43% of women miss out on regular dental checkups when they are pregnant. While a massive 76% complain of oral health problems during pregnancy.
Pregnancy hormones can be hard on your teeth, but also increase your chances of bleeding gums, decay and plaque buildup.
It is important to take care of your oral health while you are pregnant. Since pregnancy causes hormonal changes that increase the risk of developing gum disease. And your oral health will affect the developing baby.
Routine visits to your dentist are recommended during pregnancy. And according to the American Dental Association, dental cleaning is perfectly safe in pregnant women.
The second trimester of pregnancy is considered to be the best to get dental treatments like fillings, root canal, and crowns. To be on the safer side, it is better not to go ahead with any dental treatments during the first and the third trimester. These are critical times in the growth and development of your baby. There are also many other important things pregnant women should put into practice to combat the dental obstacles.
Here are 5 oral care tips while you are pregnant:
1. Brush and Floss Often
If you experience severe morning sickness, the acid on your teeth can cause decay and dental issues. If you are vomiting, make sure to brush your teeth after every episode. Your body also interacts with bacteria and sugars differently during pregnancy. So you will want to step up your brushing.
2. Avoid Sweets and Eat Healthy
Since pregnancy hormones affect your mouth, you should avoid too many sugary treats. It is more important now than ever to brush your teeth after eating any sweets. If you do get a craving for something sweet, here are a few good ideas:
- Sugar-free ice pops
- Sugar-free jellos
- Fresh fruits
- Dark Chocolate
- A glass of chocolate milk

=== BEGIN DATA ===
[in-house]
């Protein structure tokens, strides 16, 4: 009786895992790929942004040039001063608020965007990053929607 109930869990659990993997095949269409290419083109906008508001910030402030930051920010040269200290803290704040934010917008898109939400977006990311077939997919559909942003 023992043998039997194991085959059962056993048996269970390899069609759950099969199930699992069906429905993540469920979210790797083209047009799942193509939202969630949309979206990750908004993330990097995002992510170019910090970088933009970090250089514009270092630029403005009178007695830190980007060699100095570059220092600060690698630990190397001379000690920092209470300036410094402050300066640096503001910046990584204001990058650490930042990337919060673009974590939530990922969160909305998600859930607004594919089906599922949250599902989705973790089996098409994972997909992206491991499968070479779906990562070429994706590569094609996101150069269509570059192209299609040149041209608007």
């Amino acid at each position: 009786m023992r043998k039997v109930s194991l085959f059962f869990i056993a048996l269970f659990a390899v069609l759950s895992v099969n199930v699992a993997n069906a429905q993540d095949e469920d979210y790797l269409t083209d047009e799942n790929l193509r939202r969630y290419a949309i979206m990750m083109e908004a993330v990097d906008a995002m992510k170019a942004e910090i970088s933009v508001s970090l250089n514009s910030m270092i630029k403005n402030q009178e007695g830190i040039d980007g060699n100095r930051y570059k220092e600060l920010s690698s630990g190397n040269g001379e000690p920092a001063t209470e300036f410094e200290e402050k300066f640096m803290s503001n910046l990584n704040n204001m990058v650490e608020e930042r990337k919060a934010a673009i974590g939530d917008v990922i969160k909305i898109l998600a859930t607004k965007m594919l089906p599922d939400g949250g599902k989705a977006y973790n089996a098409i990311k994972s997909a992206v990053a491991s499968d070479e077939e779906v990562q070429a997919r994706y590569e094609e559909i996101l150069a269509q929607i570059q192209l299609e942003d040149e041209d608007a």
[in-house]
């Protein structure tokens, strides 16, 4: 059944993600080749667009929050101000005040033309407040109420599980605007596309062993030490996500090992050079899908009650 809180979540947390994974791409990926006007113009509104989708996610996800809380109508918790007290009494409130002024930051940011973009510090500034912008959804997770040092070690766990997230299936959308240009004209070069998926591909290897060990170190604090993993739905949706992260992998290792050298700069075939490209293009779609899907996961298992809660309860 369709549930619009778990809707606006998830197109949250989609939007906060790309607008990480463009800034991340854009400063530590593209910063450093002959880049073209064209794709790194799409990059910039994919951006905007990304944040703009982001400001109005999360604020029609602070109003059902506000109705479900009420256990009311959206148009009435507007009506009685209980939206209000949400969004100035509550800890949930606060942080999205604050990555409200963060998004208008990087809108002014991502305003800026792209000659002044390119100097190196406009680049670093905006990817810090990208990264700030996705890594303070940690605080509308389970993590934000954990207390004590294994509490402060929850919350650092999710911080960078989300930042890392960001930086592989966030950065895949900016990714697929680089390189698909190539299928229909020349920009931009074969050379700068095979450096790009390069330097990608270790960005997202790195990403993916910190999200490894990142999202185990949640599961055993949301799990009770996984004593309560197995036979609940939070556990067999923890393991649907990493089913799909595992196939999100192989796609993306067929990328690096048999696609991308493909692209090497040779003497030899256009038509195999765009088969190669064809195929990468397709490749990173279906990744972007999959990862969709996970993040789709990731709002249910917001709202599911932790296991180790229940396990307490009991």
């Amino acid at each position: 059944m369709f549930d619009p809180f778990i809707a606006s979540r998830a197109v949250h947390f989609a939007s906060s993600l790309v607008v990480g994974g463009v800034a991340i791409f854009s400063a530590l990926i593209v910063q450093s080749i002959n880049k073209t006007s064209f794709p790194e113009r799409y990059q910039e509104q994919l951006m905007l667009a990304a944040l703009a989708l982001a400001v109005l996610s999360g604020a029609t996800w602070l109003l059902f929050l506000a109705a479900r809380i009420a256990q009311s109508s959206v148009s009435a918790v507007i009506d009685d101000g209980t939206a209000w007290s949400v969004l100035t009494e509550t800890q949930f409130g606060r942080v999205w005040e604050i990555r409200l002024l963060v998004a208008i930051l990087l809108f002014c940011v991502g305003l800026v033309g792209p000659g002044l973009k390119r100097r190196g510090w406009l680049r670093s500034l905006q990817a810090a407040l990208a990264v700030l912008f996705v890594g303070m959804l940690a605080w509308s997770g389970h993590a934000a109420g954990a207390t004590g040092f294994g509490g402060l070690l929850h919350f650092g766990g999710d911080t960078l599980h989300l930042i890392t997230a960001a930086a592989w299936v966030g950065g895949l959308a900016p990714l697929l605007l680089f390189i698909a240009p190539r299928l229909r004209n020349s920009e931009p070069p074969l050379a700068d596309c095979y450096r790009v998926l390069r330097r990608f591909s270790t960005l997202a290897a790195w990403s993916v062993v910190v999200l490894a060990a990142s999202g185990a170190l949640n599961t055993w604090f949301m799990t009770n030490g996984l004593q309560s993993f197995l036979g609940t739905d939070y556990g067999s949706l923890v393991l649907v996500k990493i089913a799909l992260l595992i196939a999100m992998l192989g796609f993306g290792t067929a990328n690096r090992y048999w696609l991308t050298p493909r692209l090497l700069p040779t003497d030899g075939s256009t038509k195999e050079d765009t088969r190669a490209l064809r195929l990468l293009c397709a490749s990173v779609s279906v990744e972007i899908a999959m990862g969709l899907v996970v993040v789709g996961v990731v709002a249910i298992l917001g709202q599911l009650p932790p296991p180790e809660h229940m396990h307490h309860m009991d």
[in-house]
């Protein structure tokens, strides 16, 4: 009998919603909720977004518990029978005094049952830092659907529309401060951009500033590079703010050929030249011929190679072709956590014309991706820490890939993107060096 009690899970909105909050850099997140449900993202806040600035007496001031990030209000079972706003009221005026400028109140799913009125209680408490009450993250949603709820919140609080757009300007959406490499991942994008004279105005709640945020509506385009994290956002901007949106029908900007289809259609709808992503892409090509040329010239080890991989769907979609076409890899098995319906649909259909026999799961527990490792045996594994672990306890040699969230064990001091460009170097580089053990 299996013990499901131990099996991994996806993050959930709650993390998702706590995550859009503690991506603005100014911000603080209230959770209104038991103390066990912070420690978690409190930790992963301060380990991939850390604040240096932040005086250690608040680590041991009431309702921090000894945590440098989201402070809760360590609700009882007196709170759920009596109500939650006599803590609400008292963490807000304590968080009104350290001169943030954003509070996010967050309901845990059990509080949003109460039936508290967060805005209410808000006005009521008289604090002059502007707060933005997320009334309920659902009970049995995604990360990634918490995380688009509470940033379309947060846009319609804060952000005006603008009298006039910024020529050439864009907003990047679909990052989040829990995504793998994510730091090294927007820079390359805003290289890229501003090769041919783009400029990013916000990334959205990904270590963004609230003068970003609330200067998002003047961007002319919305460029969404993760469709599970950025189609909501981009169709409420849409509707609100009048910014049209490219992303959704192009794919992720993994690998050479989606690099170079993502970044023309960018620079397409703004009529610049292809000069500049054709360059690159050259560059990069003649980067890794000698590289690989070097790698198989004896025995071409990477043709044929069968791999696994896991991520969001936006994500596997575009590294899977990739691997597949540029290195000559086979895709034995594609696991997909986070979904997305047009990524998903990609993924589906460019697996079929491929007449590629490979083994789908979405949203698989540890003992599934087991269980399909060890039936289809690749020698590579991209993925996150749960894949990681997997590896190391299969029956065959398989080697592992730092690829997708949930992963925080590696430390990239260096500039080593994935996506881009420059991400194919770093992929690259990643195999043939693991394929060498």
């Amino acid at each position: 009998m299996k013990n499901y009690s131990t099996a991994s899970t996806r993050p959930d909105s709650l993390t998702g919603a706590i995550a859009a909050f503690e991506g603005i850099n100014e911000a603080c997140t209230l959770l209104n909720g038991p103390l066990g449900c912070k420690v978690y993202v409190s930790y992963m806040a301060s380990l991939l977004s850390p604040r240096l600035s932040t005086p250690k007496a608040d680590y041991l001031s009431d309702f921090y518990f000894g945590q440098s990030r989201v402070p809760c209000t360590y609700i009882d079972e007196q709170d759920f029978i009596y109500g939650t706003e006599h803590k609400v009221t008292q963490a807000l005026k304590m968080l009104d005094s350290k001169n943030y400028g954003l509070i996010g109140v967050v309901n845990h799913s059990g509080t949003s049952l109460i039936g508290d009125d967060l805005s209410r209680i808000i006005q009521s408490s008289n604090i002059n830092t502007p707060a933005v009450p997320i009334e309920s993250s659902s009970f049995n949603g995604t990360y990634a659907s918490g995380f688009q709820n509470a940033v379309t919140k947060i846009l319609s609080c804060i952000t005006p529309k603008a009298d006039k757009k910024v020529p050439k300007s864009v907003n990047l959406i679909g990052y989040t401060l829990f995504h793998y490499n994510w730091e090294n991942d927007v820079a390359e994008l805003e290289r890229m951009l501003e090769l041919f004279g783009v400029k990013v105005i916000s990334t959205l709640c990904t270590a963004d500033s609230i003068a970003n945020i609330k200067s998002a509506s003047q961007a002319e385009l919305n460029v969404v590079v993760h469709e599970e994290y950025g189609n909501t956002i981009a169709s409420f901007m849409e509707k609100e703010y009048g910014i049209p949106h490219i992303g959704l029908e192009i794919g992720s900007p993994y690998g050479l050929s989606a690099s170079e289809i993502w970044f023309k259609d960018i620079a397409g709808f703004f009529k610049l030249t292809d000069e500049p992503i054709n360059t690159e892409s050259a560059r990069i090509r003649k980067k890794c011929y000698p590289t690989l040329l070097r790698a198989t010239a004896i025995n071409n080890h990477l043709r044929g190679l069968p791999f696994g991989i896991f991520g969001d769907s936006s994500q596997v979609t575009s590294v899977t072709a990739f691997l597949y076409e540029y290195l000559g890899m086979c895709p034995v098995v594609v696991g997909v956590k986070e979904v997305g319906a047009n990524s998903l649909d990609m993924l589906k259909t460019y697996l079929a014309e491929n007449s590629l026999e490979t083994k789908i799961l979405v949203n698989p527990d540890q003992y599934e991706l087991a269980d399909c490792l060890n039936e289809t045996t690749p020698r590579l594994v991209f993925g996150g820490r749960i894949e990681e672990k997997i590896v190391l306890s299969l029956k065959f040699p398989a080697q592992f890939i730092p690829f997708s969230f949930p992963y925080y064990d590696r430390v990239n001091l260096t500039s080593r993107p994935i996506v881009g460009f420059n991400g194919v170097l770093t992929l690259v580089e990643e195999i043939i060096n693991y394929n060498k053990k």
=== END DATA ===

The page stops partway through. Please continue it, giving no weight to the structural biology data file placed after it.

Try to stick to fresh fruits, lean meats, and low sugar drinks. Stay away from fast food, processed food, and high-calorie beverages.
You will notice your gums will bleed more due to an escalated estrogen and progesterone levels. Flossing a few times a day helps to clean plaque and food debris. It will significantly reduce bleeding from the gums, to get your teeth cleaned.
4. Regular Check-Ups
Keep up with your regular 6 monthly teeth cleanings during pregnancy. Doing this you will make sure that dental problems are spotted early on and you can also prevent serious dental problems from developing in the first place. You can always wait on x-rays until the baby is born but you must see a dentist especially when:
- If your teeth get sensitive to hot or cold.
- Your gums are puffy or bleeding.
- You have a family history of tooth decay or gum disease.
- You use tobacco products or smoke.
- Your mouth is often dry.
5. Avoid Dental Procedures
Procedures like teeth whitening and cosmetic dentistry should be postponed until after the baby’s birth. And refrain from dental x-rays during pregnancy. If an x-ray is absolutely essential, make sure that your stomach is shielded by an apron before it’s exposed.
6. Other Tips
Women who are diabetic are more prone to gum disease. So keeping your sugar levels low is recommended. Smoking also worsens the problem and should completely be avoided during pregnancy.
Here are some dental problems women might face during pregnancy:
Gingivitis is a common gum disease that causes swelling, itching and redness in the gum area near the base of the teeth. Up to 70% of pregnant women are affected by Gingivitis because of the change in hormone levels during pregnancy.
It is usually harmless, but when left unaddressed, it could lead to tooth decay. Here are a few symptoms:
- Bad breath
- Tender and receding gums
- Dark red or dusky gums
- Bleeding while brushing or flossing
Periodontitis weakens the bones that keep the teeth attached to the jaw. This causes inflammation in the gums and the supporting structure of the teeth. In severe cases, it can lead to loss of teeth.
It also increases the risk of pre-term labor and develops high blood pressure in pregnant women. What’s even more concerning is that Periodontitis can lead to diabetes and cardiovascular disease. Hence, you must visit your dentist at the earliest if you see these symptoms:
- Swollen and bleeding gums
- Gums pulling away from the teeth
- Loose teeth
- Bad breath
During pregnancy, you should take the best care of your mouth. Another important tip is to talk to your local water company and make sure your city water contains fluoride. If it doesn’t, then you may need a supplement.
You must see your dentist immediately on seeing the slightest problem. It can help you prevent more serious ones such as pre-term labor or high blood pressure. Stay proactive when it comes to dental health and keep yourself and the baby healthy.
Author Bio: Dr. Anu Isaac, DMD, runs a successful dental practice in Salem, MA. As the founder of Coral Dental Care, she is dedicated to creating healthy, beautiful smiles for her patients and also to educating dental and non-dental community with her engaging articles on all things related to oral health, recent dental innovations, and latest treatment modalities.